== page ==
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Test day: Getting ready for testing

WEDNESDAY, APRIL 22, 2015 15:18 PM

Many states are currently kicking off their Common Core State Standards testing, and more states will begin testing students for the 2014-2015 school year in the coming weeks. Teachers across the country have been working all year to ready students for the State Standards tests, which means their pupils should have all the mathematics and English/language arts knowledge they need to succeed. During the days and weeks leading up to the exam, Standards-based practice tests and other review assignments can come in handy to help students understand the format and content they should expect. But there are some things students and their parents can do on the actual test day to get prepared. Here's a guide for how grade schoolers can get ready to take the Common Core-aligned exam on the day of the test:

Sleep well
Research shows that a good night's sleep is vital for cognitive functioning. In fact, a study published in 2013 by the Journal of Child Development found that students who sacrifice sleep to study more typically do worse on tests and assignments the following day. Sleep recharges the brain, so grade schoolers of any age should make sure they sleep well the evening before the State Standards test.

Testing can be a huge source of anxiety for many children and teenagers, and it can actually cause them to score lower on the exam. Stress and anxiety create physiological changes in the body that alter the way the brain works, according to PBS. That's why it's so important for students to stay calm and relaxed in a test-taking environment. Help your son or daughter de-stress on the morning of the test by staying positive and offering encouragement. If you notice they're getting stressed, teach them strategies (like deep breathing or counting to 10) to help them relax before or during the exam.

Trying to cram information last minute isn't a good idea, but if there are certain mathematical, reading or writing skills or concepts your child has trouble with, it can be helpful to review those. Spend only a small amount of time reviewing to avoid adding to your child's stress or anxiety.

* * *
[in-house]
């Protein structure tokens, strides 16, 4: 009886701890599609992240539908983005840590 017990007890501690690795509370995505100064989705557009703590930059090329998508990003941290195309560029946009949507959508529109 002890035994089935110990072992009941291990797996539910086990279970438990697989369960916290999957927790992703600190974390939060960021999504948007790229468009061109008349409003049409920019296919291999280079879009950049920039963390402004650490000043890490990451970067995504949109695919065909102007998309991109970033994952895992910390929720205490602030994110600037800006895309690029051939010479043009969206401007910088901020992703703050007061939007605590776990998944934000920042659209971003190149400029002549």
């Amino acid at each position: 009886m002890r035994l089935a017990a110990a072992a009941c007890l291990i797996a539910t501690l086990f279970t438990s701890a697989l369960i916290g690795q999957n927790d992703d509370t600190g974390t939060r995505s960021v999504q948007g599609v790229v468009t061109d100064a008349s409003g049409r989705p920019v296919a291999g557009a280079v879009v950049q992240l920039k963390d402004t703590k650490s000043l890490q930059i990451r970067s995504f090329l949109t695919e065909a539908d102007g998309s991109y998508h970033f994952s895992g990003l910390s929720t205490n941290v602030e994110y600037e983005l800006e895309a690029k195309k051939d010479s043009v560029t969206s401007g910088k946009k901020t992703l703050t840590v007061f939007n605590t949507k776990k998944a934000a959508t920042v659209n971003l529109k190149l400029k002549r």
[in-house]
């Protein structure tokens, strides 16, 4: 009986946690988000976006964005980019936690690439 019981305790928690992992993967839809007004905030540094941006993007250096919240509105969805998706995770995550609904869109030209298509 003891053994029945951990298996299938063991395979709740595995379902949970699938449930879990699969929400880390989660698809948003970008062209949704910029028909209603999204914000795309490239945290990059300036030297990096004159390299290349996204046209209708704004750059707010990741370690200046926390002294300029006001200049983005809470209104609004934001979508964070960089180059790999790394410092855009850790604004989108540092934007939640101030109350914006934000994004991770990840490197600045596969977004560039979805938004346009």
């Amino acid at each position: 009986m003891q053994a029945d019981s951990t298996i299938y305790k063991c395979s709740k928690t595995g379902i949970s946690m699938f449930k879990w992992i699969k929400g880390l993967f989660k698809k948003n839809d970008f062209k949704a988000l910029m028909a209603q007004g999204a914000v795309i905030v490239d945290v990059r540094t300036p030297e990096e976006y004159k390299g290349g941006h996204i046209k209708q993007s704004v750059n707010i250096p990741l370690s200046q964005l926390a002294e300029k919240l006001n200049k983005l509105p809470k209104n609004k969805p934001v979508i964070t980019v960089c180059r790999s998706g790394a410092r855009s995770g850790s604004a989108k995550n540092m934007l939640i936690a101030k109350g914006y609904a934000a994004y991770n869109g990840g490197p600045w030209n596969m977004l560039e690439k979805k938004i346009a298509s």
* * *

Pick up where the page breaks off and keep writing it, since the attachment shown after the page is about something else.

Eat breakfast
A protein-rich breakfast is important for keeping the brain engaged and boosting energy levels for several hours. Look to breakfast items like peanut butter, eggs, sausage and bacon and pair them with complex carbs and fruit. If you're in a hurry, a piece of peanut butter toast or a Greek yogurt parfait can be eaten quickly and on the go.

Dress comfortably
Dressing in comfortable and simple clothing will help your elementary, middle or high schooler relax a bit more on test day. 

Arrive early and prepared
Avoid extra stress by showing up early and coming prepared. Common Core-aligned assessments are computer-based, but students should still bring basic school supplies and a book (or another activity) they can read during any down time.

Use the restroom before taking the test
Before the test begins, students should use the restroom. The State Standards tests are timed, so having to use the restroom could make it harder to complete the exam, and bathroom breaks can cause disruptions for other students as well.

Remember test-taking basics
Review some test-taking basics with your son or daughter before school so that they'll be fresh in his or her mind during the test. Here are a few tips:

  • Read instructions thoroughly before answering a question
  • Read every option in a multiple choice question before answering
  • Don't spend too much time on a single answer - it's better to move on, and return to it if there's still time
  • Remember to take deep breaths if you're beginning to feel stressed
  • Remain positive, and don't forget to ask for help if you need it